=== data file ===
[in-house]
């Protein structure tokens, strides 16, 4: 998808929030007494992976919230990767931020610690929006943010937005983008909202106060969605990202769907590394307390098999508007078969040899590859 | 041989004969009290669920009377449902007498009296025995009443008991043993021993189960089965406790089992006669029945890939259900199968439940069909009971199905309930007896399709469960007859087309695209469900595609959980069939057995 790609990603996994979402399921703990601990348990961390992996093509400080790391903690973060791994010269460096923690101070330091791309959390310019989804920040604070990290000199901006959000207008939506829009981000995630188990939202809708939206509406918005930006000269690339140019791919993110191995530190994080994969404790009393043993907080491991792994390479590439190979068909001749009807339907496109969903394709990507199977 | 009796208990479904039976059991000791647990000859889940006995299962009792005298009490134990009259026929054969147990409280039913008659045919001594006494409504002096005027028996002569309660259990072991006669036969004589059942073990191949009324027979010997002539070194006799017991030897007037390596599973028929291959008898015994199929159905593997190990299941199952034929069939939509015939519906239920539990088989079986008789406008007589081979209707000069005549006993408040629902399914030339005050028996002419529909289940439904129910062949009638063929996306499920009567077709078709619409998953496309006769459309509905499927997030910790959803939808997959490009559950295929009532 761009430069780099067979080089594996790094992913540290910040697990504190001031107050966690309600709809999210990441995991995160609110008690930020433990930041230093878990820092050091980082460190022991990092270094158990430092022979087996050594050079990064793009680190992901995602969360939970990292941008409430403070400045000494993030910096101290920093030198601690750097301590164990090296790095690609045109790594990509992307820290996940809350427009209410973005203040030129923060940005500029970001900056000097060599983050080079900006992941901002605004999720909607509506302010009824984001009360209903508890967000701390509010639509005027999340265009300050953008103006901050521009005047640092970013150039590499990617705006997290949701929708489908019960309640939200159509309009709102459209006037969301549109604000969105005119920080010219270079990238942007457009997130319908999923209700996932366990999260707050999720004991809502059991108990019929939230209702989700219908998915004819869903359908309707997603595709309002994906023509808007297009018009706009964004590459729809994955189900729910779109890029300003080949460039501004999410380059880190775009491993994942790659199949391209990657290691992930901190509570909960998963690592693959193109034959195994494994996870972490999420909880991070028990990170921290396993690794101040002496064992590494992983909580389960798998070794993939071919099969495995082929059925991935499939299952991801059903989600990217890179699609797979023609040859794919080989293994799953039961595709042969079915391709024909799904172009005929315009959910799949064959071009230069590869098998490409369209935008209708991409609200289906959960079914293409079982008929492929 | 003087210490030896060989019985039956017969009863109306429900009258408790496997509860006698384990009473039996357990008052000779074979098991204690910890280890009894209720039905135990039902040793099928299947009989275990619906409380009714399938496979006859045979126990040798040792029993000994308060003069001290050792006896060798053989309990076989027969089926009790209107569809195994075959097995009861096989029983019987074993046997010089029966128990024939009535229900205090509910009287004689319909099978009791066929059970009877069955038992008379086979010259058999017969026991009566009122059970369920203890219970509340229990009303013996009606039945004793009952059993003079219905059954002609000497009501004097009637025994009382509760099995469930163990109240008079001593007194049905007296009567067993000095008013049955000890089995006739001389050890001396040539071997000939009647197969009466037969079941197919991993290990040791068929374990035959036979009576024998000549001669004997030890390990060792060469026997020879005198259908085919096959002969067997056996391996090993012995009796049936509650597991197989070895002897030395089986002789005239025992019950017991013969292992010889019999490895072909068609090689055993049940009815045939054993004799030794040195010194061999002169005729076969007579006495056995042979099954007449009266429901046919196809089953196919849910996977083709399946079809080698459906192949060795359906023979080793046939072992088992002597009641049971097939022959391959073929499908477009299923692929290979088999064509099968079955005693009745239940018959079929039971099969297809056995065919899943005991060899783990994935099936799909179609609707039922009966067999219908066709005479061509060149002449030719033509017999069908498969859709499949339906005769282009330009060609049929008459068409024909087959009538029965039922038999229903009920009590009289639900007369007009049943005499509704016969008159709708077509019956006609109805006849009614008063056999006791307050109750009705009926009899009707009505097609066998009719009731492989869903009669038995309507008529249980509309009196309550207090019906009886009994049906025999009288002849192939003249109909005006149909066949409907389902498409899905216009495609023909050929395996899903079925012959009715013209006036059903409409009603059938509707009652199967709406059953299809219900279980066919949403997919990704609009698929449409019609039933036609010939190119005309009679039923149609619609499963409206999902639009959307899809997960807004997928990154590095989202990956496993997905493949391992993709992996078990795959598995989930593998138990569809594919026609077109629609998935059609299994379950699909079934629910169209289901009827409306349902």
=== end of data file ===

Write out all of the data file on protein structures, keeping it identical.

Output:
[in-house]
């Protein structure tokens, strides 16, 4: 998808929030007494992976919230990767931020610690929006943010937005983008909202106060969605990202769907590394307390098999508007078969040899590859 | 041989004969009290669920009377449902007498009296025995009443008991043993021993189960089965406790089992006669029945890939259900199968439940069909009971199905309930007896399709469960007859087309695209469900595609959980069939057995 790609990603996994979402399921703990601990348990961390992996093509400080790391903690973060791994010269460096923690101070330091791309959390310019989804920040604070990290000199901006959000207008939506829009981000995630188990939202809708939206509406918005930006000269690339140019791919993110191995530190994080994969404790009393043993907080491991792994390479590439190979068909001749009807339907496109969903394709990507199977 | 009796208990479904039976059991000791647990000859889940006995299962009792005298009490134990009259026929054969147990409280039913008659045919001594006494409504002096005027028996002569309660259990072991006669036969004589059942073990191949009324027979010997002539070194006799017991030897007037390596599973028929291959008898015994199929159905593997190990299941199952034929069939939509015939519906239920539990088989079986008789406008007589081979209707000069005549006993408040629902399914030339005050028996002419529909289940439904129910062949009638063929996306499920009567077709078709619409998953496309006769459309509905499927997030910790959803939808997959490009559950295929009532 761009430069780099067979080089594996790094992913540290910040697990504190001031107050966690309600709809999210990441995991995160609110008690930020433990930041230093878990820092050091980082460190022991990092270094158990430092022979087996050594050079990064793009680190992901995602969360939970990292941008409430403070400045000494993030910096101290920093030198601690750097301590164990090296790095690609045109790594990509992307820290996940809350427009209410973005203040030129923060940005500029970001900056000097060599983050080079900006992941901002605004999720909607509506302010009824984001009360209903508890967000701390509010639509005027999340265009300050953008103006901050521009005047640092970013150039590499990617705006997290949701929708489908019960309640939200159509309009709102459209006037969301549109604000969105005119920080010219270079990238942007457009997130319908999923209700996932366990999260707050999720004991809502059991108990019929939230209702989700219908998915004819869903359908309707997603595709309002994906023509808007297009018009706009964004590459729809994955189900729910779109890029300003080949460039501004999410380059880190775009491993994942790659199949391209990657290691992930901190509570909960998963690592693959193109034959195994494994996870972490999420909880991070028990990170921290396993690794101040002496064992590494992983909580389960798998070794993939071919099969495995082929059925991935499939299952991801059903989600990217890179699609797979023609040859794919080989293994799953039961595709042969079915391709024909799904172009005929315009959910799949064959071009230069590869098998490409369209935008209708991409609200289906959960079914293409079982008929492929 | 003087210490030896060989019985039956017969009863109306429900009258408790496997509860006698384990009473039996357990008052000779074979098991204690910890280890009894209720039905135990039902040793099928299947009989275990619906409380009714399938496979006859045979126990040798040792029993000994308060003069001290050792006896060798053989309990076989027969089926009790209107569809195994075959097995009861096989029983019987074993046997010089029966128990024939009535229900205090509910009287004689319909099978009791066929059970009877069955038992008379086979010259058999017969026991009566009122059970369920203890219970509340229990009303013996009606039945004793009952059993003079219905059954002609000497009501004097009637025994009382509760099995469930163990109240008079001593007194049905007296009567067993000095008013049955000890089995006739001389050890001396040539071997000939009647197969009466037969079941197919991993290990040791068929374990035959036979009576024998000549001669004997030890390990060792060469026997020879005198259908085919096959002969067997056996391996090993012995009796049936509650597991197989070895002897030395089986002789005239025992019950017991013969292992010889019999490895072909068609090689055993049940009815045939054993004799030794040195010194061999002169005729076969007579006495056995042979099954007449009266429901046919196809089953196919849910996977083709399946079809080698459906192949060795359906023979080793046939072992088992002597009641049971097939022959391959073929499908477009299923692929290979088999064509099968079955005693009745239940018959079929039971099969297809056995065919899943005991060899783990994935099936799909179609609707039922009966067999219908066709005479061509060149002449030719033509017999069908498969859709499949339906005769282009330009060609049929008459068409024909087959009538029965039922038999229903009920009590009289639900007369007009049943005499509704016969008159709708077509019956006609109805006849009614008063056999006791307050109750009705009926009899009707009505097609066998009719009731492989869903009669038995309507008529249980509309009196309550207090019906009886009994049906025999009288002849192939003249109909005006149909066949409907389902498409899905216009495609023909050929395996899903079925012959009715013209006036059903409409009603059938509707009652199967709406059953299809219900279980066919949403997919990704609009698929449409019609039933036609010939190119005309009679039923149609619609499963409206999902639009959307899809997960807004997928990154590095989202990956496993997905493949391992993709992996078990795959598995989930593998138990569809594919026609077109629609998935059609299994379950699909079934629910169209289901009827409306349902």